So while a president must come up with a budget it is up to Congress to pass it. Not so easy when let us say, a democratic president is in office and the republicans have control over Congress. The last republican president to preside over a balanced budget was in 1956 and 1957 when Dwight Eisenhower was president. Since that time there have only been two Taxes, Budget and Todays Economy Presidents that were able to say they held a balanced budget while in office. They were Lyndon Johnson in 1969 and Bill Clinton 1998 through 2001. Since the 1960’s our country was generally run on a deficit.
In the last 40 years there have been five instances in which our country ran on a budget surplus, remarkably all five instances were under the leadership of a democratic president, they were 1969, 1998, 1999, 2000, and 2001. This graph, taken from dailymarkets. com, depicts when our country was either in a deficit or the few times our country ran on a surplus. There is a balanced budget amendment on the table, while both parties agreed to have an amendment in the summer of 2011 as part of an agreement to raise the debt ceiling in the United States; they have been unable to pass it with 2/3 of the vote in the House of Representatives.
Most republicans support the amendment and most democrats do not support it. Democrats are concerned that this would spur large cuts in spending. The democrats are concerned that these Taxes, Budget and Todays Economy cuts would be massive in the areas of public interest such as social security and healthcare. The citizens of the United States appear to be in support of a balanced budget amendment, a recent poll shows that 3 out of 4, 60% of Americans support an amendment that would help reduce our debt and the deficit spending.
A balanced budget amendment may not be the answer to America’s prayers. Should an amendment for a balanced budget be passed, a cut in spending that would be necessary would impact the unemployment rate. Economists say that it could go from 9% to 18%. Most agree that spending cuts during a recession is the last thing we need. It would eliminate government jobs or cut government programs that keep consumers spending money. When consumers are spending money, more jobs are created and the economy grows. Unemployment rates usually improve during the times of a budget deficit.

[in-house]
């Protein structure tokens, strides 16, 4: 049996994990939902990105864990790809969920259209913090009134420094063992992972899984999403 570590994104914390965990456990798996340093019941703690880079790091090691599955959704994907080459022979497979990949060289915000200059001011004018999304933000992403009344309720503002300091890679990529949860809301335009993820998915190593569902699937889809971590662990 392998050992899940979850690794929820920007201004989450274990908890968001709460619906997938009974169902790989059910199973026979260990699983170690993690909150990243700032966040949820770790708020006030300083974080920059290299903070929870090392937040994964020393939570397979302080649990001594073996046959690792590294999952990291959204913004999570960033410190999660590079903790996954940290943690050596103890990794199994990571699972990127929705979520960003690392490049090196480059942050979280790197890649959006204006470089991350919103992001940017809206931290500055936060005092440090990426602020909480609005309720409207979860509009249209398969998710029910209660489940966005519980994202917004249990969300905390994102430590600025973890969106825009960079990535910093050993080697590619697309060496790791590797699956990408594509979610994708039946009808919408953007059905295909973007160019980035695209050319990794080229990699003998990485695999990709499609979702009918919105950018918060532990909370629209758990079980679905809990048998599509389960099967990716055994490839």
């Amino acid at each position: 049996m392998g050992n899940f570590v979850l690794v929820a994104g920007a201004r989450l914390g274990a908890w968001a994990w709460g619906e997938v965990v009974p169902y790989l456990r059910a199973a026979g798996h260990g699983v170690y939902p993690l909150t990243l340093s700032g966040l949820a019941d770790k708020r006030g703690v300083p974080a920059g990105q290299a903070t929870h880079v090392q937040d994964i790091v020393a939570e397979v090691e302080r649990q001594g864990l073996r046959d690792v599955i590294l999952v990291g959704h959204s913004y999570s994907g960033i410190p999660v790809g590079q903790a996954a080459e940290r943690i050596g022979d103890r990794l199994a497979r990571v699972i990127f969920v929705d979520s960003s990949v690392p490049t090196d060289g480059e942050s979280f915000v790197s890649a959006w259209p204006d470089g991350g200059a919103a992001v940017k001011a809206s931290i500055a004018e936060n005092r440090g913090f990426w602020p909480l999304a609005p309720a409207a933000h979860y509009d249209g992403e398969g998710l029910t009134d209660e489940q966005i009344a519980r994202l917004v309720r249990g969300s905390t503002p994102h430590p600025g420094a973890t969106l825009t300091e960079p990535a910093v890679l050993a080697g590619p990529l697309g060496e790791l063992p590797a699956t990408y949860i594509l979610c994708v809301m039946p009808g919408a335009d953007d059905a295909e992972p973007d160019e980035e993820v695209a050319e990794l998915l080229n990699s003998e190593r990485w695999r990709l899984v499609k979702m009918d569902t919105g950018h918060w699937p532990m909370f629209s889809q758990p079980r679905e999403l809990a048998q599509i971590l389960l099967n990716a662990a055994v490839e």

When the government is spending money it is generating new jobs. However, politicians are concerned with creating a more balanced budget, which requires spending cuts. Unfortunately this will have a negative impact on our unemployment rates. One of the most highly thought of economic forecasting firms, Macroeconomic Advisors, has determined that should a balanced budget amendment be passed that unemployment would double this year alone. It is in the government’s hands to come up with a win/win for all. Reduce spending, balance the budget yet create more jobs to reduce unemployment.
Most economists say this cannot be done. So what is America to do? First, America needs to keep jobs here in America. Greedy corporations looking for cheap labor sending manufacturing, as well as service jobs outside the Unites States should be highly taxed and they should not receive any type of subsidy or tax breaks. Those Taxes, Budget and Todays Economy corporations should be taxed so high that sending those jobs outside the United States would be detrimental to their bottom line and even possibly put them out of business.
Historically, the tax cuts that took place in 1920’s, 1960’s and the 1980’s show that these cut were beneficial in stimulating economic growth in our nation. Put money back into the pockets of Americans and they will spend. The process begins again, spending leads to demand for products and services which create more jobs. More jobs equal more money in the pockets and so on and so on. So now, it is up to our elected officials to come together and make the best budgetary decisions that will improve the nation’s economic future.
As history has proven, economic growth in times such as these can be done. It will take work, it will take compromise on all parties, but they must come together for the betterment of the people and not just their own political goals, desires and ambition. It will not be an easy task. It is imperative that the sitting president and Congress make decisions that will increase employment, increase taxes on those that can afford an increase, reduce frivolous spending and spur economic growth in this great United States of America.